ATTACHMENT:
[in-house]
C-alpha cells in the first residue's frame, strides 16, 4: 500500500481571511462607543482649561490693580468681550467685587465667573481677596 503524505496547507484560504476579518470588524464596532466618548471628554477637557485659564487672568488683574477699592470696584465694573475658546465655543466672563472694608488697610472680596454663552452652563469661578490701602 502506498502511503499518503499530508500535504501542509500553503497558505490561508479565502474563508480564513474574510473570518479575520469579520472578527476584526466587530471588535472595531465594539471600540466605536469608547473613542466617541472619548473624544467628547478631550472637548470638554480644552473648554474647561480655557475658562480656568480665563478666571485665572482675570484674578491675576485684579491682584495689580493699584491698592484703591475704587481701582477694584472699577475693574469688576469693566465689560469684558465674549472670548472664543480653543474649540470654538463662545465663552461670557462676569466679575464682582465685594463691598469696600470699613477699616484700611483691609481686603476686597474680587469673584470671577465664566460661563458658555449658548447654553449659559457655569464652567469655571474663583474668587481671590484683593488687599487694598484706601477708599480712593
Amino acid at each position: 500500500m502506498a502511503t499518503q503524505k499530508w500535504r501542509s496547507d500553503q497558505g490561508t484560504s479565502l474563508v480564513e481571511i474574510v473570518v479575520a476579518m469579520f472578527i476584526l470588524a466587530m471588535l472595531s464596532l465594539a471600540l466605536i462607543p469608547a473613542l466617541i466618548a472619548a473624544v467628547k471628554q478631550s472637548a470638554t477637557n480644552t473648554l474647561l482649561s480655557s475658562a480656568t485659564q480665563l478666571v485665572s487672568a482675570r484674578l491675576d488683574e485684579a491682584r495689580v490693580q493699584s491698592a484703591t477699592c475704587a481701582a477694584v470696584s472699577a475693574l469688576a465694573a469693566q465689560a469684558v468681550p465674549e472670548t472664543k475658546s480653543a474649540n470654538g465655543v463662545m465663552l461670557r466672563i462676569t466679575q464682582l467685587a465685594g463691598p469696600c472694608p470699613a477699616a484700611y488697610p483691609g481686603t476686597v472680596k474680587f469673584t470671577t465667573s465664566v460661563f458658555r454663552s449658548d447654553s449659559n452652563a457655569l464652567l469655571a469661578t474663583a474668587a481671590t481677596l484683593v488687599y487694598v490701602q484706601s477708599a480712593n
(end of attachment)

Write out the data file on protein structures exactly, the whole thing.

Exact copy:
[in-house]
C-alpha cells in the first residue's frame, strides 16, 4: 500500500481571511462607543482649561490693580468681550467685587465667573481677596 503524505496547507484560504476579518470588524464596532466618548471628554477637557485659564487672568488683574477699592470696584465694573475658546465655543466672563472694608488697610472680596454663552452652563469661578490701602 502506498502511503499518503499530508500535504501542509500553503497558505490561508479565502474563508480564513474574510473570518479575520469579520472578527476584526466587530471588535472595531465594539471600540466605536469608547473613542466617541472619548473624544467628547478631550472637548470638554480644552473648554474647561480655557475658562480656568480665563478666571485665572482675570484674578491675576485684579491682584495689580493699584491698592484703591475704587481701582477694584472699577475693574469688576469693566465689560469684558465674549472670548472664543480653543474649540470654538463662545465663552461670557462676569466679575464682582465685594463691598469696600470699613477699616484700611483691609481686603476686597474680587469673584470671577465664566460661563458658555449658548447654553449659559457655569464652567469655571474663583474668587481671590484683593488687599487694598484706601477708599480712593
Amino acid at each position: 500500500m502506498a502511503t499518503q503524505k499530508w500535504r501542509s496547507d500553503q497558505g490561508t484560504s479565502l474563508v480564513e481571511i474574510v473570518v479575520a476579518m469579520f472578527i476584526l470588524a466587530m471588535l472595531s464596532l465594539a471600540l466605536i462607543p469608547a473613542l466617541i466618548a472619548a473624544v467628547k471628554q478631550s472637548a470638554t477637557n480644552t473648554l474647561l482649561s480655557s475658562a480656568t485659564q480665563l478666571v485665572s487672568a482675570r484674578l491675576d488683574e485684579a491682584r495689580v490693580q493699584s491698592a484703591t477699592c475704587a481701582a477694584v470696584s472699577a475693574l469688576a465694573a469693566q465689560a469684558v468681550p465674549e472670548t472664543k475658546s480653543a474649540n470654538g465655543v463662545m465663552l461670557r466672563i462676569t466679575q464682582l467685587a465685594g463691598p469696600c472694608p470699613a477699616a484700611y488697610p483691609g481686603t476686597v472680596k474680587f469673584t470671577t465667573s465664566v460661563f458658555r454663552s449658548d447654553s449659559n452652563a457655569l464652567l469655571a469661578t474663583a474668587a481671590t481677596l484683593v488687599y487694598v490701602q484706601s477708599a480712593n